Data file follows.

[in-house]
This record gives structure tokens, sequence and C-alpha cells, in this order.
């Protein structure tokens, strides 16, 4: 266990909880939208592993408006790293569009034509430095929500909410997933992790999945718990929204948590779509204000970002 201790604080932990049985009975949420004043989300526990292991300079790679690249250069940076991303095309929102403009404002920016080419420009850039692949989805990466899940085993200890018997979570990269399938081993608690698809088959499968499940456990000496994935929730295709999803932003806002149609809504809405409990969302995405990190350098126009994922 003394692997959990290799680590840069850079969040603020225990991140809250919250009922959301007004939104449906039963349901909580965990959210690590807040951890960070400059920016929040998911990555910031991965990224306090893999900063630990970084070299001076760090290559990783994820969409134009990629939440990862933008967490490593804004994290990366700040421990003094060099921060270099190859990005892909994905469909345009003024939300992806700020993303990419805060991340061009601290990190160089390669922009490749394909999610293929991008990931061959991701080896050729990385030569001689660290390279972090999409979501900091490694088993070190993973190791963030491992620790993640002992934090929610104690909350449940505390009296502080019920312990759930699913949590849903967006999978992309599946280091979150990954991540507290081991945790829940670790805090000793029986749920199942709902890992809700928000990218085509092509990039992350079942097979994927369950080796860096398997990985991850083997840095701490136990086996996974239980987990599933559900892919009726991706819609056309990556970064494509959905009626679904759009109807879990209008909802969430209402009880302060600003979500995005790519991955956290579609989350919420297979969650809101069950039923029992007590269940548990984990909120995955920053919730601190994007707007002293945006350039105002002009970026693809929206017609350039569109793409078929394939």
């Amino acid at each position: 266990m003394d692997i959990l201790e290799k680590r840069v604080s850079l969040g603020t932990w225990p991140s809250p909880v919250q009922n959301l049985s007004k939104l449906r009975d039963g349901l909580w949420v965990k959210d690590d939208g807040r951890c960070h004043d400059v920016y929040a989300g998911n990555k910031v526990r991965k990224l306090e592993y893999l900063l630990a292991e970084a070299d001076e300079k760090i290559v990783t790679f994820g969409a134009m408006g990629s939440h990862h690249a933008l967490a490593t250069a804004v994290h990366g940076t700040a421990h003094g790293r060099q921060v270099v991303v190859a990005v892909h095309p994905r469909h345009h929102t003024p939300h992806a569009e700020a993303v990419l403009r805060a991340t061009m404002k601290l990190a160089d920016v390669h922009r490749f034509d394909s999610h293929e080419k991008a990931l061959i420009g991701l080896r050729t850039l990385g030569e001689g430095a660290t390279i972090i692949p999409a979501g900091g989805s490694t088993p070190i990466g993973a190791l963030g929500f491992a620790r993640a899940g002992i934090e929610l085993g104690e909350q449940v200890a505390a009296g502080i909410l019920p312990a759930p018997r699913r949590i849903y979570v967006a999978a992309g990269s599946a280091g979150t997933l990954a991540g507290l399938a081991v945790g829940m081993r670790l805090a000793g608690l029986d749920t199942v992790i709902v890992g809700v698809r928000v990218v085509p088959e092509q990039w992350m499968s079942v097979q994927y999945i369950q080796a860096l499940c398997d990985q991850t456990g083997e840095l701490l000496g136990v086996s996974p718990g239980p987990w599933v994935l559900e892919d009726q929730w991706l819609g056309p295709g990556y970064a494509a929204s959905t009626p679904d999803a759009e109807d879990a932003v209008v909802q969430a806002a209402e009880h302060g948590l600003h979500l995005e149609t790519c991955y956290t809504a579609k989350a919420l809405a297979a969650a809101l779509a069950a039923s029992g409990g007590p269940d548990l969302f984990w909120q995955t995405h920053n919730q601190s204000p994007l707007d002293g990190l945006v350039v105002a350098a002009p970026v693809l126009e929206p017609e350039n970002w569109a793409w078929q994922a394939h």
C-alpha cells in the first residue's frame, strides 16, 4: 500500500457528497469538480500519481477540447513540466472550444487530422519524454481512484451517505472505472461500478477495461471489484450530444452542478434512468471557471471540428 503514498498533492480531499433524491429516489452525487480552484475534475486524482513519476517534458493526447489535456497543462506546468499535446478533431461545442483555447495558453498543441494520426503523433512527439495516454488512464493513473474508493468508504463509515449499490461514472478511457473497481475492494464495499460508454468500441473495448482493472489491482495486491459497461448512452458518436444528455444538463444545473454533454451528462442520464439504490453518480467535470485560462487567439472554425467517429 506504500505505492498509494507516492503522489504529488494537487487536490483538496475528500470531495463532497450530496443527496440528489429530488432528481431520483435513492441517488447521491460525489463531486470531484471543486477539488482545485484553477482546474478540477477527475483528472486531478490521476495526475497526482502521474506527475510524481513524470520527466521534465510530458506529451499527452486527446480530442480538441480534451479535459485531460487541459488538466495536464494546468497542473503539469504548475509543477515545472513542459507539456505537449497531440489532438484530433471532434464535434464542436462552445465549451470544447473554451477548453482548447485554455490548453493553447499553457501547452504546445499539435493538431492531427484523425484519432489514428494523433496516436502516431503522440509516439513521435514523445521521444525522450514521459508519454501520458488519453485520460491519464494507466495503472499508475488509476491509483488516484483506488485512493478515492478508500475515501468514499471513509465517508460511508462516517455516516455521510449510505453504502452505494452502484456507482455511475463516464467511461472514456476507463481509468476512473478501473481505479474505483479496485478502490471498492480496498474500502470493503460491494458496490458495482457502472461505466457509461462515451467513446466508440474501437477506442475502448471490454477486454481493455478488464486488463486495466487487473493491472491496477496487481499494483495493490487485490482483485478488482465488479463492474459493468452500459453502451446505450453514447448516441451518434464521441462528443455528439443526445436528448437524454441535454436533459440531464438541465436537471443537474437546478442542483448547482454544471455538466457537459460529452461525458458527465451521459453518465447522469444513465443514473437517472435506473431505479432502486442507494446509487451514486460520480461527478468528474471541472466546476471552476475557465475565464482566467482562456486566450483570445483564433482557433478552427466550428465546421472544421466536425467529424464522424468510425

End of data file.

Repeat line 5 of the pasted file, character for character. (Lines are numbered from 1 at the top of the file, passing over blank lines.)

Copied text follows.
C-alpha cells in the first residue's frame, strides 16, 4: 500500500457528497469538480500519481477540447513540466472550444487530422519524454481512484451517505472505472461500478477495461471489484450530444452542478434512468471557471471540428 503514498498533492480531499433524491429516489452525487480552484475534475486524482513519476517534458493526447489535456497543462506546468499535446478533431461545442483555447495558453498543441494520426503523433512527439495516454488512464493513473474508493468508504463509515449499490461514472478511457473497481475492494464495499460508454468500441473495448482493472489491482495486491459497461448512452458518436444528455444538463444545473454533454451528462442520464439504490453518480467535470485560462487567439472554425467517429 506504500505505492498509494507516492503522489504529488494537487487536490483538496475528500470531495463532497450530496443527496440528489429530488432528481431520483435513492441517488447521491460525489463531486470531484471543486477539488482545485484553477482546474478540477477527475483528472486531478490521476495526475497526482502521474506527475510524481513524470520527466521534465510530458506529451499527452486527446480530442480538441480534451479535459485531460487541459488538466495536464494546468497542473503539469504548475509543477515545472513542459507539456505537449497531440489532438484530433471532434464535434464542436462552445465549451470544447473554451477548453482548447485554455490548453493553447499553457501547452504546445499539435493538431492531427484523425484519432489514428494523433496516436502516431503522440509516439513521435514523445521521444525522450514521459508519454501520458488519453485520460491519464494507466495503472499508475488509476491509483488516484483506488485512493478515492478508500475515501468514499471513509465517508460511508462516517455516516455521510449510505453504502452505494452502484456507482455511475463516464467511461472514456476507463481509468476512473478501473481505479474505483479496485478502490471498492480496498474500502470493503460491494458496490458495482457502472461505466457509461462515451467513446466508440474501437477506442475502448471490454477486454481493455478488464486488463486495466487487473493491472491496477496487481499494483495493490487485490482483485478488482465488479463492474459493468452500459453502451446505450453514447448516441451518434464521441462528443455528439443526445436528448437524454441535454436533459440531464438541465436537471443537474437546478442542483448547482454544471455538466457537459460529452461525458458527465451521459453518465447522469444513465443514473437517472435506473431505479432502486442507494446509487451514486460520480461527478468528474471541472466546476471552476475557465475565464482566467482562456486566450483570445483564433482557433478552427466550428465546421472544421466536425467529424464522424468510425